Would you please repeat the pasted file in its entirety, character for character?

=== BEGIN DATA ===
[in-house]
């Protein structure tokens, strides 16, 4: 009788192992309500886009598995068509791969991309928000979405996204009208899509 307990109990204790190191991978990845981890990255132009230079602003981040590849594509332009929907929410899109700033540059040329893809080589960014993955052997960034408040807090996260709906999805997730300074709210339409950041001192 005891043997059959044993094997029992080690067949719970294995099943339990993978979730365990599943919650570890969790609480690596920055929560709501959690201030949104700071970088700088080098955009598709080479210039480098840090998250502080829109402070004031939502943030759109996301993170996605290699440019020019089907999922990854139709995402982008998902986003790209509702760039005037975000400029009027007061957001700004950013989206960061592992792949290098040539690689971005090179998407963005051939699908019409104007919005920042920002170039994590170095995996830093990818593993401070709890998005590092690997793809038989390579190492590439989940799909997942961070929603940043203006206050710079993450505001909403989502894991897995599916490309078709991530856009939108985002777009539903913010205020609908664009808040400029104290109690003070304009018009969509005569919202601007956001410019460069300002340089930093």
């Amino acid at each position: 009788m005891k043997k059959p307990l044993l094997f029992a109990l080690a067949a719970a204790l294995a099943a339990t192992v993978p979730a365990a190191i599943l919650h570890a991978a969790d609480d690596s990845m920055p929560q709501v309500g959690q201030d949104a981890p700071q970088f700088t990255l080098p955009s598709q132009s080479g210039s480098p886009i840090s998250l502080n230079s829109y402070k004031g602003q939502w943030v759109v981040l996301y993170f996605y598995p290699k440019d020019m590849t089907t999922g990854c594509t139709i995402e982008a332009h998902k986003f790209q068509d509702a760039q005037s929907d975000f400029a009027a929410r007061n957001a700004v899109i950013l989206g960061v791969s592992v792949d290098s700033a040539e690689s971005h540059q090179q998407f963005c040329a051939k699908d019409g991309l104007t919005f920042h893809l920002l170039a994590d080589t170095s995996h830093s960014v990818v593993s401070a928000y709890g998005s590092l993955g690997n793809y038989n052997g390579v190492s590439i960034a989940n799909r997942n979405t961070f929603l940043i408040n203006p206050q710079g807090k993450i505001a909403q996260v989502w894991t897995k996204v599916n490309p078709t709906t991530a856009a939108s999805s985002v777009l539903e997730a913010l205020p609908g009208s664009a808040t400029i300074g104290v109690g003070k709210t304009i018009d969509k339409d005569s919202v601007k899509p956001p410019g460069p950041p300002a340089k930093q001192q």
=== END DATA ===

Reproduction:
[in-house]
């Protein structure tokens, strides 16, 4: 009788192992309500886009598995068509791969991309928000979405996204009208899509 307990109990204790190191991978990845981890990255132009230079602003981040590849594509332009929907929410899109700033540059040329893809080589960014993955052997960034408040807090996260709906999805997730300074709210339409950041001192 005891043997059959044993094997029992080690067949719970294995099943339990993978979730365990599943919650570890969790609480690596920055929560709501959690201030949104700071970088700088080098955009598709080479210039480098840090998250502080829109402070004031939502943030759109996301993170996605290699440019020019089907999922990854139709995402982008998902986003790209509702760039005037975000400029009027007061957001700004950013989206960061592992792949290098040539690689971005090179998407963005051939699908019409104007919005920042920002170039994590170095995996830093990818593993401070709890998005590092690997793809038989390579190492590439989940799909997942961070929603940043203006206050710079993450505001909403989502894991897995599916490309078709991530856009939108985002777009539903913010205020609908664009808040400029104290109690003070304009018009969509005569919202601007956001410019460069300002340089930093």
């Amino acid at each position: 009788m005891k043997k059959p307990l044993l094997f029992a109990l080690a067949a719970a204790l294995a099943a339990t192992v993978p979730a365990a190191i599943l919650h570890a991978a969790d609480d690596s990845m920055p929560q709501v309500g959690q201030d949104a981890p700071q970088f700088t990255l080098p955009s598709q132009s080479g210039s480098p886009i840090s998250l502080n230079s829109y402070k004031g602003q939502w943030v759109v981040l996301y993170f996605y598995p290699k440019d020019m590849t089907t999922g990854c594509t139709i995402e982008a332009h998902k986003f790209q068509d509702a760039q005037s929907d975000f400029a009027a929410r007061n957001a700004v899109i950013l989206g960061v791969s592992v792949d290098s700033a040539e690689s971005h540059q090179q998407f963005c040329a051939k699908d019409g991309l104007t919005f920042h893809l920002l170039a994590d080589t170095s995996h830093s960014v990818v593993s401070a928000y709890g998005s590092l993955g690997n793809y038989n052997g390579v190492s590439i960034a989940n799909r997942n979405t961070f929603l940043i408040n203006p206050q710079g807090k993450i505001a909403q996260v989502w894991t897995k996204v599916n490309p078709t709906t991530a856009a939108s999805s985002v777009l539903e997730a913010l205020p609908g009208s664009a808040t400029i300074g104290v109690g003070k709210t304009i018009d969509k339409d005569s919202v601007k899509p956001p410019g460069p950041p300002a340089k930093q001192q």